orders with Equal Exchange when stocks were getting low. Of course, Equal Exchange was the only coffee served during coffee hour, where an Equal Exchange sign was prominently displayed to remind everyone that ours was a congregation that cared about the poor.

Claar concludes presciently: “In any other setting but a church, the message would be clear: If you enjoyed today’s free sample, be sure to pick some up on your way out to savor at home all week long.”

Order your copy of Fair Trade? Its Prospects as a Poverty Solution today.

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  • Joe DeVet

    Seems to me that the Fair Trade movement is one with other forms of a strange idea I’ve seen in US churchmen’s documents (though I don’t know if it ever has reached “official” documents such as encyclicals)–that is, that the family farm must be preserved.

    It’s this kind of thinking at the level of government which causes our milk to be x% (I’ve heard x equals anything from 20 to 50) more than a free market would price it. It’s this kind of thinking which helps sustain the ethanol-as-fuel boondoggle: we now “must” keep putting ethanol into gasoline even though we have discovered that it’s not a source of energy at all (taking as much energy to produce as it gives) and that it has wreaked (wrought) havoc on world prices for food. If we don’t keep mandating ethanol these days, so they say, many rural areas dependent on corn-for-ethanol will be in trouble. (To say nothing of the Iowa caucus losses for all candidates responsible for advocating freer markets and lower-cost food!)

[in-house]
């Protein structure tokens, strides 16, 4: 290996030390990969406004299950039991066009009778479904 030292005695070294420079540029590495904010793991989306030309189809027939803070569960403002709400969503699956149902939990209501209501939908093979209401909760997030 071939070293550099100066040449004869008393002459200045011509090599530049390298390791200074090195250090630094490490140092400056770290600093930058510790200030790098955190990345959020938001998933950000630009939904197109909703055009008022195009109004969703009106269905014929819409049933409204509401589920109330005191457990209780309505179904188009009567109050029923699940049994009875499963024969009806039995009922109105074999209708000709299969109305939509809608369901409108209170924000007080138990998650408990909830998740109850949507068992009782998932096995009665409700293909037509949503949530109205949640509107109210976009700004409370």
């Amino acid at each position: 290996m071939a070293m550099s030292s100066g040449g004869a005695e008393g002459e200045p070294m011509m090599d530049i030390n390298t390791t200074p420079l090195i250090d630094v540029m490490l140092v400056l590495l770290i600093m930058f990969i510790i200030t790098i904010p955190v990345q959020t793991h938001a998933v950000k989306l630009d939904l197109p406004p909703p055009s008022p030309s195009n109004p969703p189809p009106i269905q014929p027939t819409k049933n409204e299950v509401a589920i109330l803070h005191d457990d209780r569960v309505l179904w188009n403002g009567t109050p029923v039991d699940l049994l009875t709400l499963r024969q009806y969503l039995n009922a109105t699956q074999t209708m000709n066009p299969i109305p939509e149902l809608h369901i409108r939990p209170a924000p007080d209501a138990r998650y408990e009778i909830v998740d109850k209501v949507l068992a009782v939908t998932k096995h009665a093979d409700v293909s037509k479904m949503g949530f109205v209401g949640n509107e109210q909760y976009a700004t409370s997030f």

Higher milk prices, higher coffee prices, higher gasoline prices, higher world grain prices, higher taxes to subsidize the agri-boondoggles–all these represent inconveniences for us rich. (Yes, we’re called “middle class”, but in the whole world we are the rich.) But they positively harm the poor, and put their very lives at risk, within our borders as well as beyond them.

    In the same paragraph with the churchly mandate to “preserve the family farm”, we have the mandate for a “preferential option for the poor.” No wonder our Church’s social teachings appear at “pew level” to be muddled, self-contradictory, and irrelevant. Oh what a tangled web we weave, when church-economics we believe.